- Halfords' cycling sales jump 57.1% as people avoid public transport amidst COVID-19.
- The British retailer estimates an up to £10 million of pre-tax loss in fiscal 2020-21.
- The Redditch-based company says it has £235 million of liquidity.
Halfords (LON: HFD) said on Tuesday that its underlying cycling sales came in 57.1% higher in the recent quarter. The company attributed the increase in sales to the Coronavirus pandemic that pushed people into avoiding public transport on recommendation of the British government in the past few months.
Shares of the company tanked about 9% on market open as Halfords gave a dovish outlook on profit. At 166 pence per share, the British retailer is roughly 2% down year to date in the stock market after recovering from a low of 51 pence per share in March. Learn more about how to choose winning stocks.
Halfords expects a 9.5% decline in comparable sales
In the worst-case scenario, Halfords said, it expects a 9.5% decline in its comparable sales in fiscal 2020-21. The British retailer of car parts and bicycles estimates an up to £10 million of pre-tax loss as compared to a £55.9 million in underlying pre-tax profit last year. Halfords recently appointed a new managing director for Tredz.
Halfords was branded as an essential retailer by the British government as it exempted the company from the countrywide lockdown that was imposed in March. As of 3rd July, Halfords operates 359 stores in the United Kingdom.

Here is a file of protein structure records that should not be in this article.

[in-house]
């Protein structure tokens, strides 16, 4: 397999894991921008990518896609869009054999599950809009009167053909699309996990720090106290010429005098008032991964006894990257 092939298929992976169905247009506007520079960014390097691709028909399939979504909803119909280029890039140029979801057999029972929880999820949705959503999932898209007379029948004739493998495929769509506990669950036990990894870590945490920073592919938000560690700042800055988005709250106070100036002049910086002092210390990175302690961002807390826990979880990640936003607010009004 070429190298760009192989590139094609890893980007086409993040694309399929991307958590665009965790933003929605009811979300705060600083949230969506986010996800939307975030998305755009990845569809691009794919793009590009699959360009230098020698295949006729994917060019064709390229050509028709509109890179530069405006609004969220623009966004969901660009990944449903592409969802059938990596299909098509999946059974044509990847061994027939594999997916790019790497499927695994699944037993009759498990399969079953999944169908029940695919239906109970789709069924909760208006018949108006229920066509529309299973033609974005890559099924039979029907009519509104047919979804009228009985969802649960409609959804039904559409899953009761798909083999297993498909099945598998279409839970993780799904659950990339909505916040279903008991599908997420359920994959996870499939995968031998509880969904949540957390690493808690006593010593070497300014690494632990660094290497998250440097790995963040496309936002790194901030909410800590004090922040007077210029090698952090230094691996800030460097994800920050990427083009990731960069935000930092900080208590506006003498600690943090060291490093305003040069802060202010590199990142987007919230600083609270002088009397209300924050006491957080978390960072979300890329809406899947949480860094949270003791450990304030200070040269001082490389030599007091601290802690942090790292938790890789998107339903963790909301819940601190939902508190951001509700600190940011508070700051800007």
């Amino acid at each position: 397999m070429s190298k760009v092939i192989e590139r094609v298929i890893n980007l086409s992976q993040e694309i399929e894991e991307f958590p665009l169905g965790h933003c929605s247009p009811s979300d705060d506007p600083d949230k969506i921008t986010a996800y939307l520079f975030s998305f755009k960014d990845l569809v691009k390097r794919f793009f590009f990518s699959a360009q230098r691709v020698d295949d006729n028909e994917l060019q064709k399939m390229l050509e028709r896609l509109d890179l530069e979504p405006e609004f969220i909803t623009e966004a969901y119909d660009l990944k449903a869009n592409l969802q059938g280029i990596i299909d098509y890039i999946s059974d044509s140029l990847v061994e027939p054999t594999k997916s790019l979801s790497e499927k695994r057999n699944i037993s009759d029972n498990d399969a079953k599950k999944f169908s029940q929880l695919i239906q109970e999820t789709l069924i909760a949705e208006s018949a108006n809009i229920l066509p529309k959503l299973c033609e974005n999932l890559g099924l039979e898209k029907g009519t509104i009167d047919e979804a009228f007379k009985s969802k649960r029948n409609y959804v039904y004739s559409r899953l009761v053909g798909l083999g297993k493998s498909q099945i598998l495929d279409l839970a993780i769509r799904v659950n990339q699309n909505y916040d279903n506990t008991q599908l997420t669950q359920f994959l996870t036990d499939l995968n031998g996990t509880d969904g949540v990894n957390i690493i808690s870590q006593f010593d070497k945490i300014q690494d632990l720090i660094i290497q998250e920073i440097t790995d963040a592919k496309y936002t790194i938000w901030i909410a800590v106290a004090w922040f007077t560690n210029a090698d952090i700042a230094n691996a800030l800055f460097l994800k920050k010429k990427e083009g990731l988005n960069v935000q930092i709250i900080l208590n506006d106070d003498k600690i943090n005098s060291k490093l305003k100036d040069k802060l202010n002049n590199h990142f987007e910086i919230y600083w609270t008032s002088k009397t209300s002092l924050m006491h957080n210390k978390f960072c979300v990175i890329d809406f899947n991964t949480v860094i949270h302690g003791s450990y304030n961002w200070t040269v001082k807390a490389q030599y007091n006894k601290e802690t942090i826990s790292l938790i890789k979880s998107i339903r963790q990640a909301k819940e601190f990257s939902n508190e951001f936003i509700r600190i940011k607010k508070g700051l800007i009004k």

As per the group, fair weather also contributed to the boost in cycling sales as people switched to cycling as a leisure activity for better health.
In Q1, Halfords’ like-for-like sales came in 6.5% lower. The robust performance of its cycling segment was pushed to the background as its higher-margin motoring division registered a massive 45.4% decline due to COVID-19 that curbed car journeys.
Halfords has £235 million of liquidity
The Redditch-based company withdrew its full-year financial guidance on Tuesday citing the rising Coronavirus uncertainty. In a bid to shore up finances amidst the pandemic, Halfords resorted to cancelling its dividend, slashing non-essential expenditures, and benefitting from the state-backed wage support schemes.
The British retailer said it had £235 million of liquidity on Tuesday. Despite COVID-19 uncertainty, however, CEO Graham Stapleton expressed confidence that Halfords’ prospects in the long-term were still bright.
Halfords’ performance was also reported downbeat in the stock market last year with an annual decline of about 35%. At the time of writing, the British retailer of car parts, tools, car enhancements, touring and camping equipment, and bicycles has a market cap of £330.93 million and a price to earnings ratio of 7.98.